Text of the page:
Powering A Home With 25 W

A typical North American households consumers ~12,000 kWh per year which corresponds to a power load of ~1,400 W for each households. The United States and Canada enjoy some of the world’s highest living standards and are the world’s largest per capita energy consumers; Canada being the first and the United States being the second.

Household Energy Consumption Across The World – Source: Shrink That Footprint

The energy consumption of these households is largely driven by the many energy hungry appliances found in a North American home, such as large refrigerators, televisions, washers & dryers and various others. As can be seen from the graph above, the Canada and the US are substantially above the global average in terms of household energy consumption. The global average of household energy consumption of ~3,500 kWh per year represents a ~400 W load.

The 400 W household, however, still remains an unattainable goal for the more than 1 billion people who have little or no electricity access. Additionally, even when grid expansion or off-grid solutions are deployed in electricity lacking communities, the supported loads are commonly far below a 400 W household. As shown in the graph above, India has an average household energy consumption of ~900 kWh per year corresponding to a ~100 W per connected household. This average probably only accounts for Indian households with legal grid connections and fails to capture the vast amount of Indians who are still without a reliable electricity connection. The key insight remains that households in energy poor communities often have to manage with less power even when they finally find a source of electricity.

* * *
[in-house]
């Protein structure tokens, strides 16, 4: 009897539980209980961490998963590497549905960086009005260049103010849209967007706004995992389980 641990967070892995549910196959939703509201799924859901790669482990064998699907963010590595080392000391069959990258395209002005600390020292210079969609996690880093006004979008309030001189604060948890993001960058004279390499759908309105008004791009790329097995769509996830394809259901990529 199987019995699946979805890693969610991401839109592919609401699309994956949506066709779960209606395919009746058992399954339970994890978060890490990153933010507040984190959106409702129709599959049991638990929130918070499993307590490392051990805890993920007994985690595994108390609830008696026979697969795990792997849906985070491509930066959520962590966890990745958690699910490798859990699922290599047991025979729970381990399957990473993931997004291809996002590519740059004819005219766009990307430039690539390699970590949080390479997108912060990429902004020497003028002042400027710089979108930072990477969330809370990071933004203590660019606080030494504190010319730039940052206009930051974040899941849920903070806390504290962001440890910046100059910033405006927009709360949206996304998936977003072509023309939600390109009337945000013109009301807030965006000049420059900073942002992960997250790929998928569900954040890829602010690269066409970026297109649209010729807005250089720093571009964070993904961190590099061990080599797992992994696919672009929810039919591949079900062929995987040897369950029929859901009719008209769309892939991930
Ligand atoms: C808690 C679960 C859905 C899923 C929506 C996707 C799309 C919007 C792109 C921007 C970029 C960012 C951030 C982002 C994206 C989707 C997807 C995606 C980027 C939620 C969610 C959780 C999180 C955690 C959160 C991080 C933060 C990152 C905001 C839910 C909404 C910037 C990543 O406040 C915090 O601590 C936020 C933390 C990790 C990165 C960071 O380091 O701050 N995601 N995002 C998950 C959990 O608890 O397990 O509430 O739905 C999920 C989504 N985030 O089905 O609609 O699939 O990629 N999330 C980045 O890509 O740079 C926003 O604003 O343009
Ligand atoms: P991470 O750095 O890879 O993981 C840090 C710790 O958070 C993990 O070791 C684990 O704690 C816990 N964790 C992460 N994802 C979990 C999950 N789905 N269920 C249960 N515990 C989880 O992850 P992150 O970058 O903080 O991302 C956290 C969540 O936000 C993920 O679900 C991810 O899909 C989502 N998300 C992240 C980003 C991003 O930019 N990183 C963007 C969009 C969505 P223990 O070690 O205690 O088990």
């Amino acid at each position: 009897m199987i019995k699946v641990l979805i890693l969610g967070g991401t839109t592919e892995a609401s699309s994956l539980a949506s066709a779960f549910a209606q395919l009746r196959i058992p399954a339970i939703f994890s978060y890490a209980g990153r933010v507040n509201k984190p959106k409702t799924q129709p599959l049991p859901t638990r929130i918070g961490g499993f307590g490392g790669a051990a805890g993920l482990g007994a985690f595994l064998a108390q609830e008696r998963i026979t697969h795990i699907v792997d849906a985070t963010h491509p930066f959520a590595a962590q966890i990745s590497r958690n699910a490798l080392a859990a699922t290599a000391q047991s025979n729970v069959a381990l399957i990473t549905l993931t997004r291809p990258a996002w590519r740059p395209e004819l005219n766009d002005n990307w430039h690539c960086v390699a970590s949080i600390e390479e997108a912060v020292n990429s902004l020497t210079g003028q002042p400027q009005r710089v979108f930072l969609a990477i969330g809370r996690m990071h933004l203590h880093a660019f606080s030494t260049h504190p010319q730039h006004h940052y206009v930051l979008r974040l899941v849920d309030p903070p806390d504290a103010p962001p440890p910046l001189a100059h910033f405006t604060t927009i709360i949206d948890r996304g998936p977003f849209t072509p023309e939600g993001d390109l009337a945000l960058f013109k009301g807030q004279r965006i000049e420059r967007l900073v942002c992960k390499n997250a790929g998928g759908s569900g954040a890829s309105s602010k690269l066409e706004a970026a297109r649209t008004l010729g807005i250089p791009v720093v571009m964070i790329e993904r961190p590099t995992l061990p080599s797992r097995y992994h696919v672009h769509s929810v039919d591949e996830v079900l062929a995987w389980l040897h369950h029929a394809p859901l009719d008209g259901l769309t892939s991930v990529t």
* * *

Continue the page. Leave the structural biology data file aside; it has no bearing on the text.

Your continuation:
An intuitive approach to this challenge may be to increase the power that can be delivered to these communities, so that can have a household power consumption that is comparable to their national average. This mechanism, however, has significant economical and technical hurdles as many of these communities are economically challenged and often difficult to access for traditional grid infrastructures. Furthermore, off-grid solutions such as distributed generation systems or microgrids often provide a limited amount of power that is not comparable to the national average. Contrary to the approach of delivering more power to these communities, researchers at Lawrence Berkeley National Laboratory have taken the approach of doing more with less. The researchers aim was to provide as many energy dependent services as possible within a 25 W limit. The researchers’ findings are quite startling, as they were able to provide lighting, television, basic HVAC (DC fans) and cell phone charging under the 25 W ceiling.

A 25 W home - Source: Clean Energy Ministerial

A 25 W home – Source: Clean Energy Ministerial

The researchers attribute the astounding capabilities of 25 W home to rise of ultra-efficient technologies, primarily LEDs, that require substantially less power than traditional devices. Moreover, the cost of LEDs and similar ultra-efficient technologies has been falling significantly in past years, so that a 25 W home could become a viable system for economically challenged communities. The recent cost reductions in solar energy are also making solar based energy systems in these communities more and more viable, showing again how modern technologies are starting to become more and more important in creating innovative solutions to the complex challenge of energy access.